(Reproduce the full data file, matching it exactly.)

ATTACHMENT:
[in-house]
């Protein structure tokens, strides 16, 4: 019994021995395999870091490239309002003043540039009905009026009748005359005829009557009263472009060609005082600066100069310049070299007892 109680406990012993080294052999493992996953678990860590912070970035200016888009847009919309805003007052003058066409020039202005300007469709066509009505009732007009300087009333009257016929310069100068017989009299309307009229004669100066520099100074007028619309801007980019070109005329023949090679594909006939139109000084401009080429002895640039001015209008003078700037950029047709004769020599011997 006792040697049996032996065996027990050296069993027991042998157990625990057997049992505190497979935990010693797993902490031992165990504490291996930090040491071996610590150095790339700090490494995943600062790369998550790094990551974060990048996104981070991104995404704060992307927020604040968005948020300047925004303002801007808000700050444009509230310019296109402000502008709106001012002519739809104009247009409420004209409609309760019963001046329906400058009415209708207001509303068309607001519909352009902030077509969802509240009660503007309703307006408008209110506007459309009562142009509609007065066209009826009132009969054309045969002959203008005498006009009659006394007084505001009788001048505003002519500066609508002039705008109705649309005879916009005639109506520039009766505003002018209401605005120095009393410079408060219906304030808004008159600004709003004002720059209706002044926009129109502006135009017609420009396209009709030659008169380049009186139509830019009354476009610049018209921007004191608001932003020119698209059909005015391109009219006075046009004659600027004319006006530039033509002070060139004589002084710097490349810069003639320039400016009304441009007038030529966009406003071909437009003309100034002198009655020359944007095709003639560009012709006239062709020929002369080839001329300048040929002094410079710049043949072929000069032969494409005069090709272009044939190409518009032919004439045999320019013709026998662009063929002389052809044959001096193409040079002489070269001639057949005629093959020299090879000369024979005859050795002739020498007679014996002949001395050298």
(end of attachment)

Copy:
[in-house]
């Protein structure tokens, strides 16, 4: 019994021995395999870091490239309002003043540039009905009026009748005359005829009557009263472009060609005082600066100069310049070299007892 109680406990012993080294052999493992996953678990860590912070970035200016888009847009919309805003007052003058066409020039202005300007469709066509009505009732007009300087009333009257016929310069100068017989009299309307009229004669100066520099100074007028619309801007980019070109005329023949090679594909006939139109000084401009080429002895640039001015209008003078700037950029047709004769020599011997 006792040697049996032996065996027990050296069993027991042998157990625990057997049992505190497979935990010693797993902490031992165990504490291996930090040491071996610590150095790339700090490494995943600062790369998550790094990551974060990048996104981070991104995404704060992307927020604040968005948020300047925004303002801007808000700050444009509230310019296109402000502008709106001012002519739809104009247009409420004209409609309760019963001046329906400058009415209708207001509303068309607001519909352009902030077509969802509240009660503007309703307006408008209110506007459309009562142009509609007065066209009826009132009969054309045969002959203008005498006009009659006394007084505001009788001048505003002519500066609508002039705008109705649309005879916009005639109506520039009766505003002018209401605005120095009393410079408060219906304030808004008159600004709003004002720059209706002044926009129109502006135009017609420009396209009709030659008169380049009186139509830019009354476009610049018209921007004191608001932003020119698209059909005015391109009219006075046009004659600027004319006006530039033509002070060139004589002084710097490349810069003639320039400016009304441009007038030529966009406003071909437009003309100034002198009655020359944007095709003639560009012709006239062709020929002369080839001329300048040929002094410079710049043949072929000069032969494409005069090709272009044939190409518009032919004439045999320019013709026998662009063929002389052809044959001096193409040079002489070269001639057949005629093959020299090879000369024979005859050795002739020498007679014996002949001395050298």